1) Be willing to confront instances of transphobia, cissexism, cisnormativity, cis-centrism, cis privilege and other forms of destructive bias where you find them (especially when you find them within feminist, activist or queer spaces), not through “call outs” or other toxic, self-defeating or abusive strategies, but by taking the opportunity for genuine discourse.
2) Don’t take a purely passive, reactive approach. Rather than waiting for things like someone saying something overtly cissexist, or a trans person bringing up a particular concern, be willing to proactively introduce trans issues, or trans-relevant aspects of broader issues, to feminist discourse. Likewise, proactively treat possible consequences, perspectives and concerns relevant to trans people and trans experiences as being not only significant but essential to all feminist issues and conversations.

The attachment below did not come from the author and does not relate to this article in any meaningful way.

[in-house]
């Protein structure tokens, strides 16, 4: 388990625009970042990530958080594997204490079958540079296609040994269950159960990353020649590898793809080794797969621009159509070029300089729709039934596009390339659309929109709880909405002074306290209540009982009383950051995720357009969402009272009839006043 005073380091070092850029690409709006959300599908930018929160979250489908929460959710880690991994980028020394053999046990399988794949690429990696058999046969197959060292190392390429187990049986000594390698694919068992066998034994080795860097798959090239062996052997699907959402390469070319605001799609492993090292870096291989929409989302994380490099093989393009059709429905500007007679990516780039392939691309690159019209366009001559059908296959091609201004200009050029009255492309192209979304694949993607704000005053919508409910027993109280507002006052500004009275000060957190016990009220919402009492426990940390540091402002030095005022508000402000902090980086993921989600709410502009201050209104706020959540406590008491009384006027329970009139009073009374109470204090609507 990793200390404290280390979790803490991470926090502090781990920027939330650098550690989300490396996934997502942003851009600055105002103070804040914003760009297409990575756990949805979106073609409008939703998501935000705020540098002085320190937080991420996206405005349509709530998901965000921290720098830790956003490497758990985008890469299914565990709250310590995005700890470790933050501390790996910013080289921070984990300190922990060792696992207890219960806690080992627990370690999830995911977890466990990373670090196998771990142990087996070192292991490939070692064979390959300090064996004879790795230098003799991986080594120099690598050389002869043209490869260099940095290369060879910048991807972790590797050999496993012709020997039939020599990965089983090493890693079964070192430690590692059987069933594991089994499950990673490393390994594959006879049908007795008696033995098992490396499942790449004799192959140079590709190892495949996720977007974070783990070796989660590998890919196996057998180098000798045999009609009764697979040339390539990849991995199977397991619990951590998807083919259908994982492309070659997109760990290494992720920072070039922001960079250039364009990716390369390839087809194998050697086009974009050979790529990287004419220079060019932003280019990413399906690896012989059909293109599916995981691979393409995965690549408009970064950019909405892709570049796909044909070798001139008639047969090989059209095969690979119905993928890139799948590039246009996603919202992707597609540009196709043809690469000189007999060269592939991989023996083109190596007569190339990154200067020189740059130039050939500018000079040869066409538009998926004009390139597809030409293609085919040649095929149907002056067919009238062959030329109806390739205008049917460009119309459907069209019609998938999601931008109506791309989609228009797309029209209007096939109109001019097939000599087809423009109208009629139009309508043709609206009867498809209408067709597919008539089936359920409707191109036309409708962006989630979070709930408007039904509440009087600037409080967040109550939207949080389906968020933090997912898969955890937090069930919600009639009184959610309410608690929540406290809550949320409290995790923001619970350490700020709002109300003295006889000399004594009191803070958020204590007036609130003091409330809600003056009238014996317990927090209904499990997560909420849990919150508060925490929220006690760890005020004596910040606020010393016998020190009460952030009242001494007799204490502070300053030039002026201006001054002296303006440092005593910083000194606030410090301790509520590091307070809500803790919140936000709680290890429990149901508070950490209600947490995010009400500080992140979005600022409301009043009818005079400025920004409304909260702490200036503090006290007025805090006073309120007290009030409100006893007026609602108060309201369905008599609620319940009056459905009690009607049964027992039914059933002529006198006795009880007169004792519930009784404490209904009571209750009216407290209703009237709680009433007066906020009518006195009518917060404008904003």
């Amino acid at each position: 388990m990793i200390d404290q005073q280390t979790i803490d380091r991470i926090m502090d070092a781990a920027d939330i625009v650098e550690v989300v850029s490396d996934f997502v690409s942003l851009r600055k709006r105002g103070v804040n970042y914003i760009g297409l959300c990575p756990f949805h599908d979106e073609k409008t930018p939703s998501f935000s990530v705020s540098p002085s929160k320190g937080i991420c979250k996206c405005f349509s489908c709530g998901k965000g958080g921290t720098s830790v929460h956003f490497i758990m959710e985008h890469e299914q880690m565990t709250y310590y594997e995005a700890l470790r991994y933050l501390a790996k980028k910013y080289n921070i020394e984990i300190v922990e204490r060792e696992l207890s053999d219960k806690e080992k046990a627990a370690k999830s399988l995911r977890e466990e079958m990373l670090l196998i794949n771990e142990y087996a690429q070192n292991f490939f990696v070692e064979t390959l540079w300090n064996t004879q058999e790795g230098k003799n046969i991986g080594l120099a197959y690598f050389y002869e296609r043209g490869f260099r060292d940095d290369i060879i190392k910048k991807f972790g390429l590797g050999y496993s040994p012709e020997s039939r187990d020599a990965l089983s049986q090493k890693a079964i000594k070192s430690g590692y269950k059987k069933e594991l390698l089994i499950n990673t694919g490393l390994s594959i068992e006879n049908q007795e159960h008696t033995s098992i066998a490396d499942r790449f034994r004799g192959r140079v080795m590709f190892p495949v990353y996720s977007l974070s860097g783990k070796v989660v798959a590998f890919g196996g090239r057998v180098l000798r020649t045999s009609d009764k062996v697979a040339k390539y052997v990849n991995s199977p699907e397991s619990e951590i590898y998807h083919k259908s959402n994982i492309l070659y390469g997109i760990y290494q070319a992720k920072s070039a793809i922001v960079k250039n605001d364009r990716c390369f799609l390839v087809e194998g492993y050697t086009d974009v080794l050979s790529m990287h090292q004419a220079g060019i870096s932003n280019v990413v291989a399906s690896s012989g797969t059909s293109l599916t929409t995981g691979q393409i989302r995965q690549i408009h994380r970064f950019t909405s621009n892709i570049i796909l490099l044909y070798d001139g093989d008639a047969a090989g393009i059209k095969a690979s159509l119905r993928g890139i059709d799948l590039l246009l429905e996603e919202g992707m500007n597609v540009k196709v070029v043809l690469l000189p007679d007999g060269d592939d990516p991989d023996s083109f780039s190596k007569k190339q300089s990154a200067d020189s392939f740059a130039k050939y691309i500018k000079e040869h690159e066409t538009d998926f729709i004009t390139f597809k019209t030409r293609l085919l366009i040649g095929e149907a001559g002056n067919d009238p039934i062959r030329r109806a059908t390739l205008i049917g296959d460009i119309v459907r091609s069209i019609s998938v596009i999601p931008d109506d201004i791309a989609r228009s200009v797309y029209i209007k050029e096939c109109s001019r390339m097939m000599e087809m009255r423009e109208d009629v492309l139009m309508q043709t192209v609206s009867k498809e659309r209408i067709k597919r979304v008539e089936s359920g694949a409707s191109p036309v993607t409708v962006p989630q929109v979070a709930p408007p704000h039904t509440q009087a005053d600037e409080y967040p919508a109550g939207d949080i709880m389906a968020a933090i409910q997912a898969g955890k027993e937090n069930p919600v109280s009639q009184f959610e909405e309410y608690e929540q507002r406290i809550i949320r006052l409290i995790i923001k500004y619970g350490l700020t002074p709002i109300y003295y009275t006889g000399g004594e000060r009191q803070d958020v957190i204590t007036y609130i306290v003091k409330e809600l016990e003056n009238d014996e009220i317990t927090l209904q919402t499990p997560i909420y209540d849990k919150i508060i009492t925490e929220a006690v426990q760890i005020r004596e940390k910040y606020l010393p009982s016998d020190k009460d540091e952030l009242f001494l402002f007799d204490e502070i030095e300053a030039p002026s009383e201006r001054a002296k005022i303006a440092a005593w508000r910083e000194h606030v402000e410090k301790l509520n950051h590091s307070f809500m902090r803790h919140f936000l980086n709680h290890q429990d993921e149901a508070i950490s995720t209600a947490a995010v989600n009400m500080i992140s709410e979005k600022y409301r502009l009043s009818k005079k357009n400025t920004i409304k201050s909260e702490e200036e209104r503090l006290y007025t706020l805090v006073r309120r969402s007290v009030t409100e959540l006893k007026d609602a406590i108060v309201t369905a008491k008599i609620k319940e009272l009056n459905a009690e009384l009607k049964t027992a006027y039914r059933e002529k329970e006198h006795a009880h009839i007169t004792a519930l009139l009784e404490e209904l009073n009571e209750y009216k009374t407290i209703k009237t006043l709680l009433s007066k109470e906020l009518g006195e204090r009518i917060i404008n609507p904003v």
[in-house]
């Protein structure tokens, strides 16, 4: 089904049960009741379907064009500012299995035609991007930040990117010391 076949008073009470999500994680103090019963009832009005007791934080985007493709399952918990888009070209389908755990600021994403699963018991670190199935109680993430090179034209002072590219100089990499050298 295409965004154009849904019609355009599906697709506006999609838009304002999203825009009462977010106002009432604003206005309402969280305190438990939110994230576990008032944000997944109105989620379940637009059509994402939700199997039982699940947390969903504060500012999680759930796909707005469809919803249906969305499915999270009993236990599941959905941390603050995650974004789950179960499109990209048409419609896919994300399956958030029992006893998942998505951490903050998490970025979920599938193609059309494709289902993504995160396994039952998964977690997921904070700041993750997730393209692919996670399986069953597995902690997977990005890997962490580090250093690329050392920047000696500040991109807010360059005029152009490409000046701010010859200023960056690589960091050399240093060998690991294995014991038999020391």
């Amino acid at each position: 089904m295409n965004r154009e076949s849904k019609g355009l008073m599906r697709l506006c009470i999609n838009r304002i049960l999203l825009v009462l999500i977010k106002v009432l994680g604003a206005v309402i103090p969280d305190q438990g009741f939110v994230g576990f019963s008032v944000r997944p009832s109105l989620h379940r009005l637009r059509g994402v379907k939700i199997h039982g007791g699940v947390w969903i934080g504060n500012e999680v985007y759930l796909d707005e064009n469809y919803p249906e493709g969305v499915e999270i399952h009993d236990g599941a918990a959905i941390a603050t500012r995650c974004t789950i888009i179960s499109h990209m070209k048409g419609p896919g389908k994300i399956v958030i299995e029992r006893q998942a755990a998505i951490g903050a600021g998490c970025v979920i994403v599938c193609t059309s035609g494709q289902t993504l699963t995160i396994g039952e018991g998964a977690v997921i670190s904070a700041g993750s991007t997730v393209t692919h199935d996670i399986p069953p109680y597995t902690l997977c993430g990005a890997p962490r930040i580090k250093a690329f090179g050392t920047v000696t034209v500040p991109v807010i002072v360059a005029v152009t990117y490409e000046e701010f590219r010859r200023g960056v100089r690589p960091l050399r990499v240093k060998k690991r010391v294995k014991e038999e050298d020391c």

3) Don’t assume any given issue is strictly, or even primarily, relevant to cis women. All feminist concerns are also transgender concerns, and vice versa. There are no feminist dialogues in which trans voices “don’t belong”, or to which trans voices have “nothing to add”. There are nosocial issues related to gender that don’t have consequences for trans people.
4) Proactively seek out transgender voices, perspectives and input on all issues, not simply what you regard as “trans issues” or situations where the value of such perspectives is immediately obvious to you. Come to us, rather than waiting for us to come to you.
5) Don’t treat the larger social conflict of gender as being dialectic or binary in nature. Don’t assume a unidirectional model of gender-based oppression.